Democratic governance in the modern world presumes regular elections in which the rights of citizenship include, in principle, equal participation and collective influence over the composition of government. For individuals, “casting a ballot is, by far, the most common act of citizenship in any democracy” (Verba, Scholzman, and Brady, 1995:23). The right to vote also provides the foundation for other political and social rights of individuals and groups. At the aggregate level, election outcomes are an important causal factor behind national policy making (Castles, 1982; Blais, Blake, and Dion, 1996; Powell, 2000; Erikson, MacKuen, and Stimson, 2002:Chap. 7). For example, the institutional characteristics of welfare state regimes have been shown to be influenced by the share of the vote won by left-wing or other party families (e.g., Esping-Andersen, 1990; Hicks, 1999; Huber and Stephens, 2001).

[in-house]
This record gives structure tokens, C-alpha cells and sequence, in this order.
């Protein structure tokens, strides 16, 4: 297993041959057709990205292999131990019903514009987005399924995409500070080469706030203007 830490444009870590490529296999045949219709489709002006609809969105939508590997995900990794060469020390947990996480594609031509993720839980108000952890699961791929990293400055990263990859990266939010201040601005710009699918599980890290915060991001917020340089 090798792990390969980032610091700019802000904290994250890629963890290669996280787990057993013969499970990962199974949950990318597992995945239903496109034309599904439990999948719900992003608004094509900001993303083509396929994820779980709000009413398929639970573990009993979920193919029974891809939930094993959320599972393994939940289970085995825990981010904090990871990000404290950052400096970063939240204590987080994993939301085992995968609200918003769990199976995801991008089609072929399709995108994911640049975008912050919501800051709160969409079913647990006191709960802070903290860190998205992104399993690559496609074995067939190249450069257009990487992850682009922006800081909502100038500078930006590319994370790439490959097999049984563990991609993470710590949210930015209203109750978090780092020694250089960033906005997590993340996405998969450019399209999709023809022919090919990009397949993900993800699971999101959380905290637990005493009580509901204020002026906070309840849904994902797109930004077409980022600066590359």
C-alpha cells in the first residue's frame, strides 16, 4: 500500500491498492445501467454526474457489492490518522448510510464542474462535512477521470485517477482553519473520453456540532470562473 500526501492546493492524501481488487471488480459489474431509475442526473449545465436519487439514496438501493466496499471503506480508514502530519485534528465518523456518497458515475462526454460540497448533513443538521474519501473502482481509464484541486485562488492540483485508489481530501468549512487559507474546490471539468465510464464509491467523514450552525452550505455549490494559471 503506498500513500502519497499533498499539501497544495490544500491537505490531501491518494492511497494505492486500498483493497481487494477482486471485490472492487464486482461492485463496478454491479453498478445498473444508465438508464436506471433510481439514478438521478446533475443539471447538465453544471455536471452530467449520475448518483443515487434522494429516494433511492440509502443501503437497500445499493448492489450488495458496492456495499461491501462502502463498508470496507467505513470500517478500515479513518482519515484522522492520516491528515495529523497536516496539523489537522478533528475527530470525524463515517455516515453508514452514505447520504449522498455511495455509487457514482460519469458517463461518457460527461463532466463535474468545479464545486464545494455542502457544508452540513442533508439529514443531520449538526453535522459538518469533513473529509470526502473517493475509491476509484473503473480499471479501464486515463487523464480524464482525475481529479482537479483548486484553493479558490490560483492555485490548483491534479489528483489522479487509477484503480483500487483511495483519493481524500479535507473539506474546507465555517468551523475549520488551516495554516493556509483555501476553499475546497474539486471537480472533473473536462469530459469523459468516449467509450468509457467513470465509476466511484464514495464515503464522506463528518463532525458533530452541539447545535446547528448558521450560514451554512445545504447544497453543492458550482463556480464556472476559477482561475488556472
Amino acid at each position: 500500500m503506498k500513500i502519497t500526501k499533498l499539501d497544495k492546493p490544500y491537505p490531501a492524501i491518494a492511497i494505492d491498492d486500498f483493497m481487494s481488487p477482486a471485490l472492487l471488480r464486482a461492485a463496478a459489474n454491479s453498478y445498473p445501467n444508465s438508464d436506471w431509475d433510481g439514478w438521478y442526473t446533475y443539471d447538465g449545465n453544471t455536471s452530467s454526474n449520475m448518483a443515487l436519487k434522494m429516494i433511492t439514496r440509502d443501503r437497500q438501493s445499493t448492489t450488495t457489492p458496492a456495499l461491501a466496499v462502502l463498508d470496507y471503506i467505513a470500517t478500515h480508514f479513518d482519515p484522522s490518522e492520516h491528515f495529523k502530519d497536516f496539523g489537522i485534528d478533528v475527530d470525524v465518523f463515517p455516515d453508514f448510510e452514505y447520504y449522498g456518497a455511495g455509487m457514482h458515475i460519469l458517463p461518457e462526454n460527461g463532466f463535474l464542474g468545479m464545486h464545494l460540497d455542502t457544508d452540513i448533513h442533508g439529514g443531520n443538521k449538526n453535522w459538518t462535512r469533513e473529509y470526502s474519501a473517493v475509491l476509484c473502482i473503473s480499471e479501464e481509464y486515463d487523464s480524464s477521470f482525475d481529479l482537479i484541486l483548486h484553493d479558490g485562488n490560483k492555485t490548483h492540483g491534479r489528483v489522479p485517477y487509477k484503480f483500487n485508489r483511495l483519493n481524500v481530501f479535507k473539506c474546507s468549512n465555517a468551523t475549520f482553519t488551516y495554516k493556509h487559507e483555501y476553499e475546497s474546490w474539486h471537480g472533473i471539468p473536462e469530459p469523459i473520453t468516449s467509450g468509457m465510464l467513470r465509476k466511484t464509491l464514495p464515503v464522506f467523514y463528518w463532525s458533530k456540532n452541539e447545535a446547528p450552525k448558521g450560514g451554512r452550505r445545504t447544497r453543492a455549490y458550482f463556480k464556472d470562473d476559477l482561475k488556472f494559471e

Not surprisingly, given their importance in democratic capitalist societies, elections are also influenced by inequalities in the amount of power and status possessed by different groups. The impact of such inequalities on democratic governance has accordingly been a central topic of investigation in political sociology. Political divisions along class, religious, racial and ethnic, linguistic, national, or gender lines have often led to enduring patterns of conflict in party systems or political institutions. Indeed, the investigation of these divisions helped to define some of the central contributions of the post-World War II generation of political sociology (e.g., Berelson, Lazarsfeld, and McPhee, 1954; Lipset, 1960; Alford, 1963; Lipset and Rokkan, 1967a).